A feature length documentary work which presents a case for a needed transition out of the current socioeconomic monetary paradigm which governs the entire world society. This subject ... See full summary »
A satirical yet serious expression that challenges various cultural phenomena existing today which most of society seem to take for granted. Nothing is considered sacred in this Series ... See full summary »
Lindsay Ingrid Mussard
97% owned present serious research and verifiable evidence on our economic and financial system. This is the first documentary to tackle this issue from a UK-perspective and explains the ... See full summary »
In a quest for a new, more humane society, a counter-culture revolution takes the world by storm. In the first of the InterReflections Trilogy, we look back to the modern world and wonder how it was we managed to survive as long as we had.
Future by Design shares the life and far-reaching vision of Jacque Fresco, considered by many to be a modern day Da Vinci. Peer to Einstein and Buckminster Fuller, Jacque is a self-taught ... See full summary »
Two families, the Graystones and the Adamas, live together on a peaceful planet known as Caprica, where a startling breakthrough in artificial intelligence brings about unforeseen consequences. A spin-off of the Sci Fi Channel series "Battlestar Galactica" set 50 years prior to the events of that show.
Describes the Venus Project and how it would provide a better future by applying the latest technologies directly to our social system to benefit the lives of everyone. Explains how this ... See full summary »
Makes its point loudly and clearly... and then dulls it out...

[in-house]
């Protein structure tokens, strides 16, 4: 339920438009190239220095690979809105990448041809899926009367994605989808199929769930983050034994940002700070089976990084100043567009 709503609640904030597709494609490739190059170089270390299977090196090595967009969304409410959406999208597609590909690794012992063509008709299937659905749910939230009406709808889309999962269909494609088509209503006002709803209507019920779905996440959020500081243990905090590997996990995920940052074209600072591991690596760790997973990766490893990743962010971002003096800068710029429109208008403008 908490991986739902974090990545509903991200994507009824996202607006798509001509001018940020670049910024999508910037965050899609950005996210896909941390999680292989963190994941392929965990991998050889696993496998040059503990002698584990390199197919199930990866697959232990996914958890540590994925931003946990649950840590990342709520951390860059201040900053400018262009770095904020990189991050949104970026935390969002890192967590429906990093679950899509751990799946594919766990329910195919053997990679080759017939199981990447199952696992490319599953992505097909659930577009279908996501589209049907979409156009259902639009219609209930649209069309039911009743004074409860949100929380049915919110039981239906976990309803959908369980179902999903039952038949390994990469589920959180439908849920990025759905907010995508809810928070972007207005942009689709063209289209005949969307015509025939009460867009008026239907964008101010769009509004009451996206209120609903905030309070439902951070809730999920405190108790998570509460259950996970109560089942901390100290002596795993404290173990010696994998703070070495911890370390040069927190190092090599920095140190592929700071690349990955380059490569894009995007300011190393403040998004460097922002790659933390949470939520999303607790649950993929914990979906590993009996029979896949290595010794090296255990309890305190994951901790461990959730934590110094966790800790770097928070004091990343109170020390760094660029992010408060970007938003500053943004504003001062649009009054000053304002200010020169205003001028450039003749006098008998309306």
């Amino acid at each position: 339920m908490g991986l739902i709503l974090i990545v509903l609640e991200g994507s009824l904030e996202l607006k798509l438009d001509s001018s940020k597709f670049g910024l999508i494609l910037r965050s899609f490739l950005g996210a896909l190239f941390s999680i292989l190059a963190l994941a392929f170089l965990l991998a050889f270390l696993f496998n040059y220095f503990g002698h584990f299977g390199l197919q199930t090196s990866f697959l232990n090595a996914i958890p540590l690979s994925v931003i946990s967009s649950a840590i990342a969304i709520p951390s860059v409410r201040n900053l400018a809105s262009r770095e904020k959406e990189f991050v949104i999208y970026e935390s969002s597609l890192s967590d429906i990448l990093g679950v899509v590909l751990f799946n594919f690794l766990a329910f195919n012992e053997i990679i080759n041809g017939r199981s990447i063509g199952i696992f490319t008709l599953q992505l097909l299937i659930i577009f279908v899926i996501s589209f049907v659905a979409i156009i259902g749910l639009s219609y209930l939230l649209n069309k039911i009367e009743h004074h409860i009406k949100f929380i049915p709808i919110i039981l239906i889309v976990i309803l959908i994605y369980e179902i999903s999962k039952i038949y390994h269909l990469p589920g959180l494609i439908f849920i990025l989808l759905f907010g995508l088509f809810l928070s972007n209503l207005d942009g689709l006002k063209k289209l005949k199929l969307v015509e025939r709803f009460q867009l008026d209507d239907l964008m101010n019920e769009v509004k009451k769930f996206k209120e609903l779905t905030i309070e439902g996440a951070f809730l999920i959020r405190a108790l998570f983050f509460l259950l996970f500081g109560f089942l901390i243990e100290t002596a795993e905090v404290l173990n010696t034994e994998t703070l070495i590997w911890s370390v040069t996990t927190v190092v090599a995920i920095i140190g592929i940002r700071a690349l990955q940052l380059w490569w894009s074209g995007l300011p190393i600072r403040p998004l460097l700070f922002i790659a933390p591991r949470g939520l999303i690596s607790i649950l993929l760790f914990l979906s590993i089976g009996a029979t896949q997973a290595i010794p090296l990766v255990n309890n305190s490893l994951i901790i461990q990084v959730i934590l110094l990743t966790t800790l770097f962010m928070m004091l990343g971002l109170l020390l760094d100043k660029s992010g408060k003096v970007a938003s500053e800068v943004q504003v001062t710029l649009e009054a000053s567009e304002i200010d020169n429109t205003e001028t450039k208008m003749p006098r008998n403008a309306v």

These filmmakers bring up a concept of future utopia that I first heard of in the Zeitgeist films. And even in those I found these world changing ideas fascinating. But just like in Zeitgeist, the Venus-project is relegated to the sidelines as an afterthought while the film as a whole is far more concerned with musings of conspiracies (Zeitgeist) or poetics of lost loved ones and questions of gender (this one).
So it's so frustrating when there's tidbits of Venus-project that tantalize the mind with possibilities, and then the narration cuts in and bladder on about loving in moderation and gender-issues. Some may find it beautiful and poetic. I find it dulling and irrelevant. Sometimes I wonder if the filmmakers only chose the project, not because of the widening of horizons it can widen, but because of the connotations of the word Venus. Somehow missing the point.
Or, of course, it could very well be me that missed the point that they were trying to make with all of those meandering monologues. Maybe I am judging it according to a movie and message it wasn't trying to be or make... either way I think this was an opportunity so very missed.
And coming back to that message. I think what they are actually envisioning is a sequence of events curiously similar to Things To Come by H.G. Wells. Because it will take an almost insurmountable amount of trust between ideologies to go from today's economy to the Venus Utopia.
It's just a pity this film is so distracted.
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